Thursday, July 31, 2014 • 11:02
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Valley Center's first church still standing



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February 12, 2014
When Nils Holmen first bought the run-down old building next to the Valley Center Cemetery on Miller Road, his first thought was to level it and start from scratch.

"I thought the place was such a disaster, structurally and in every other way," said Holmen. "I was going to tear it down and build another house." Between years of neglect, faulty plumbing and electrical systems, and blackened walls from a stove with no stovepipe, the building was hardly livable.

However, Holmen's neighbors soon told him about the historical significance of the building and changed his mind. He had just unknowingly purchased the first church in Valley Center, the Sherrard Chapel.

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"It just dawned on me — I've got to save this thing somehow," said Holmen. Since taking ownership of the chapel in 1999, Holmen has restored the building to its former elegance and transformed this crucial piece of Valley Center history into a unique home for him and his family. "It's been here since 1885 and it's still hanging in there," said Holmen.

Reverend Joseph H. Sherrard, minister of the Methodist Episcopal Church South in Escondido, first moved to Valley Center around 1882 with his wife Hannah. He owned 500 acres of choice Bear Valley property at one point, some of which he donated for construction of a chapel. The first adobe bricks were laid in 1882, and the chapel was finally completed in 1885.

"Let us arise and build. So they strengthened their hands for this good work." So goes a passage from Nehemiah 2:18, included in the dedication service of the Sherrard Chapel, held on Nov. 8, 1885. Even before construction of the church was completed, Valley Center residents would assemble for prayer meetings every Sunday at the site.

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In a report written in 1983, Helen Cramer, a VC resident and one-time Valley Roadrunner writer, marvels at the original 1885 charter: "The roster of elders, stewards, and trustees on the charter reads like a roll call of Valley Center Pioneers," writes Cramer. "Some of those names, like Breadlove, Miller, and Cole are preserved today in Valley Center's oldest families, street names, and historical landmarks." The charter is preserved at the present-day Valley Center Community Church, which traces its roots back to the Sherrard Chapel.

Although the chapel is still standing, it has had its share of trials over the year. During construction in the winters of 1883 and 1884, heavy rains washed away some of the adobe walls on the south side, according to Bob Lerner, historian and spokesman for the Valley Center Historical Museum. The community soon installed wooden siding to preserve the walls, but disaster struck again in 1900 when the church's steeple was struck by lightning. Rev. C.S. Perry, who took over the church in 1898, made the necessary repairs to keep the building functional.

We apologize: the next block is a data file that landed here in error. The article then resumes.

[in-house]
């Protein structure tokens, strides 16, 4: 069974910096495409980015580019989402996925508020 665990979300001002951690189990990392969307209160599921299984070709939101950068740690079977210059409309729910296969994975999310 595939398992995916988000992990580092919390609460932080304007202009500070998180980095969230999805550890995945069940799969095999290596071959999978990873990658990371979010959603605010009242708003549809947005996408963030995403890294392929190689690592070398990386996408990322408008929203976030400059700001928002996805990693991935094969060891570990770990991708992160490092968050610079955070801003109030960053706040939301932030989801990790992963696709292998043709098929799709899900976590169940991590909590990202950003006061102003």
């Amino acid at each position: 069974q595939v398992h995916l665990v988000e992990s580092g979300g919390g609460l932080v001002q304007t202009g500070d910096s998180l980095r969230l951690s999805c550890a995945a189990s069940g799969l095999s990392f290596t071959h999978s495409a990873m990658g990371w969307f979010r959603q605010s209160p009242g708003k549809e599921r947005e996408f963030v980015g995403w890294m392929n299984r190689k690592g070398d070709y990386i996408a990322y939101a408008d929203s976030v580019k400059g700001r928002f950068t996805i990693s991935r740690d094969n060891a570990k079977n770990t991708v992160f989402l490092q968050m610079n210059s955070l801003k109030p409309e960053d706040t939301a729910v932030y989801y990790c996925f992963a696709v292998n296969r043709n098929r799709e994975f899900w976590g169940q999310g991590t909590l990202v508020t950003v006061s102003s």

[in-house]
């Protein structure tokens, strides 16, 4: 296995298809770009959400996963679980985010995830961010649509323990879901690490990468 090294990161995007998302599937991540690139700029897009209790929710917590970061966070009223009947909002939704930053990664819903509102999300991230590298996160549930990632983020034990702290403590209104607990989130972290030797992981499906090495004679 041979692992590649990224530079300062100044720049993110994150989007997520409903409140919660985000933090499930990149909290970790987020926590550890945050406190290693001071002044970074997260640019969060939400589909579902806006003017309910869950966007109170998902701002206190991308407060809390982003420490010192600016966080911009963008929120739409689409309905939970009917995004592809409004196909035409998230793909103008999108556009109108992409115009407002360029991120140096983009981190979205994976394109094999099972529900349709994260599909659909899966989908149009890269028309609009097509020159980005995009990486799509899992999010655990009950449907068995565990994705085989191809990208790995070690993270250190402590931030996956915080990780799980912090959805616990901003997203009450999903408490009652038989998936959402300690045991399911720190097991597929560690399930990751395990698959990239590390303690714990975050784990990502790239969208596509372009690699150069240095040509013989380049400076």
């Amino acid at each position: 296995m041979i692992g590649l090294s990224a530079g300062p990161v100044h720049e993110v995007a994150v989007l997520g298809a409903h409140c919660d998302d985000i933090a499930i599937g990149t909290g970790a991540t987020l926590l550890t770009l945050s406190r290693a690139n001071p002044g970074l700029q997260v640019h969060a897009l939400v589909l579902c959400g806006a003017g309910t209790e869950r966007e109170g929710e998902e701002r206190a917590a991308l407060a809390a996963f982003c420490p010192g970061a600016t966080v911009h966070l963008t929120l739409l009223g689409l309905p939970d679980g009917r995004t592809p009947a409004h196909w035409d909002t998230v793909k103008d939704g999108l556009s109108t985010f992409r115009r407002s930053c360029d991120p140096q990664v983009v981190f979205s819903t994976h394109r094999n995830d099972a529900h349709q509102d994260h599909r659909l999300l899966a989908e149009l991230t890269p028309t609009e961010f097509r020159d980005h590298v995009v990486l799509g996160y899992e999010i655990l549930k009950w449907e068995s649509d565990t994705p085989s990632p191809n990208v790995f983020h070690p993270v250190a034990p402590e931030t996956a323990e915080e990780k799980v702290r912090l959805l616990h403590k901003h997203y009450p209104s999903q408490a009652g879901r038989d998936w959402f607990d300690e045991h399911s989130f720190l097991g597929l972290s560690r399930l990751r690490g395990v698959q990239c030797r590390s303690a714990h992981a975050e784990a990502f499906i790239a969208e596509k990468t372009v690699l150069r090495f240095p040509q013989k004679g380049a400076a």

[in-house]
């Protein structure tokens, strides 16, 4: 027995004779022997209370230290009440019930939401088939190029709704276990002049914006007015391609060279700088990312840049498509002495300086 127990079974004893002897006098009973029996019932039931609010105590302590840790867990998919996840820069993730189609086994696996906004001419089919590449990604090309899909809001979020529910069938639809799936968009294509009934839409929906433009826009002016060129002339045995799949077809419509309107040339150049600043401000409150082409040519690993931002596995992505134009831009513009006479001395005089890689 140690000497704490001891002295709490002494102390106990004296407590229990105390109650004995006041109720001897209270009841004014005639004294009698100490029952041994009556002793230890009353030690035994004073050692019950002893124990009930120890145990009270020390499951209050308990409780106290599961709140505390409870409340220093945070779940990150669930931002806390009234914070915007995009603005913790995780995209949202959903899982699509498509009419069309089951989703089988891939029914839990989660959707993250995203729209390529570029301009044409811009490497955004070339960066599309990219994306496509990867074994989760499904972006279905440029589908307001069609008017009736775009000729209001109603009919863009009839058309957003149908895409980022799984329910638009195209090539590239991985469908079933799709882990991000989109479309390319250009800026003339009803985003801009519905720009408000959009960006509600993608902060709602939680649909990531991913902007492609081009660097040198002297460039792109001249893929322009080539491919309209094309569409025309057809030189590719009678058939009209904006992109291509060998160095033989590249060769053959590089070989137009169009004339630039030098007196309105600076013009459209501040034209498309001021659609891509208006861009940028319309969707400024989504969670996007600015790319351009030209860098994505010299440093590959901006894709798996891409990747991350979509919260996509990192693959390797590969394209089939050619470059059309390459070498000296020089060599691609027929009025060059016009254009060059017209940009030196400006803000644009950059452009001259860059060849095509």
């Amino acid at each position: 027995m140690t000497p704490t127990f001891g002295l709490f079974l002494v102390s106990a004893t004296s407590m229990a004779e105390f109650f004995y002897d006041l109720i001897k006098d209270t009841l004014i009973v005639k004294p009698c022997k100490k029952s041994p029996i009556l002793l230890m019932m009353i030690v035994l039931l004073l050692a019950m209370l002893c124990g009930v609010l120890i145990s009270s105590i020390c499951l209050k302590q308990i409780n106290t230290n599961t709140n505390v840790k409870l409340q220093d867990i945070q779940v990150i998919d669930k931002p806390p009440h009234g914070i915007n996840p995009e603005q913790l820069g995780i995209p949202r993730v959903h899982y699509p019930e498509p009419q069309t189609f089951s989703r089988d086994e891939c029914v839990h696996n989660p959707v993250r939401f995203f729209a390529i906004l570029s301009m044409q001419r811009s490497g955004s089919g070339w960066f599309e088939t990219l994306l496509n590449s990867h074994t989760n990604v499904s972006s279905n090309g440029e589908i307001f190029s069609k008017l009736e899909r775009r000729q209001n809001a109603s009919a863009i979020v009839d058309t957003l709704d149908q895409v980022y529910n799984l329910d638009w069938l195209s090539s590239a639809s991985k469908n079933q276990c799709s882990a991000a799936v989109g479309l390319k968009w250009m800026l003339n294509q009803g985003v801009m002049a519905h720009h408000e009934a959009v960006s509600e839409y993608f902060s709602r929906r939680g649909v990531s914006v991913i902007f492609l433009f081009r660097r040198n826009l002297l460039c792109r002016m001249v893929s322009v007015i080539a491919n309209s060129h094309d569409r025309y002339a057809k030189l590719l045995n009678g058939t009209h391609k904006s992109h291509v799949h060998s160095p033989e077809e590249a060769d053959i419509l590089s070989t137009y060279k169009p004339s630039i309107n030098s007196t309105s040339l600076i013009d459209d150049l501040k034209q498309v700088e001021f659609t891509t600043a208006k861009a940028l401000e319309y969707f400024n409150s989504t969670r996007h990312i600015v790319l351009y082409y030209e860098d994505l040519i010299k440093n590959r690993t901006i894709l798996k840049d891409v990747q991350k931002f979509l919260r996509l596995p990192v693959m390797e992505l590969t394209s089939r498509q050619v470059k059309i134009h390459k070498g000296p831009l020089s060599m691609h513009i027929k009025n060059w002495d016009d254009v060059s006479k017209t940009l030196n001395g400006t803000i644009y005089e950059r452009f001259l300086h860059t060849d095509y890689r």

Rev. Sherrard also donated the property for the Valley Center Cemetery, where his wife was eventually laid to rest in 1893. Sherrard sold his land holdings in Valley Center soon after and moved to Los Angeles. After Sherrard's departure, a string of ministers worked to keep the chapel functioning until about 1910. It was converted into a private residence a few years later, and in 1932 a second story was added. Eventually the singleroom chapel was broken up into a living room, a bathroom, a study, and a bedroom, with a kitchen and den area added as well.

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Over the last one hundred years, several families have lived in the one-time chapel, each contributing their own changes to the evolution of the space. The building eventually fell into disrepair, but after Nils Holmen bought the property and spent a year and a half repairing it, Valley Center's first church was returned to its former glory. "I completely redid the plumbing and the electrical and pretty much rebuilt the place because it was just a disaster when I took it over," said Holmen. "I redid everything inside cosmetically." Holmen also added a garage, a new driveway, extensive landscaping, and a picnic table built atop a tree stump.

The effect is an undeniably unique and historic home. Holmen has lived in the house for nearly 13 years now with his wife Sally and his daughter Savanna, and he has no plans of moving anytime soon. Most of all, it's the spectacular views of Valley Center and Palomar Mountain that continue to leave Holmen breathless.

"It's what I love about this place, and I'm sure it's why Rev. Sherrard picked it," said Holmen. "This is what he saw, and now I can appreciate why he picked this particular place to do this." Holmen says he's finished making major changes because he doesn't want to further alter the character of the building. A history major in college, he hopes to preserve this amazing piece of our past for generations to come. "Most of the time I think that I'm just the caretaker," said Holmen. "I'm saving this for future generations, because obviously I'm not going to outlive this house. It's going to outlive me I'm sure."

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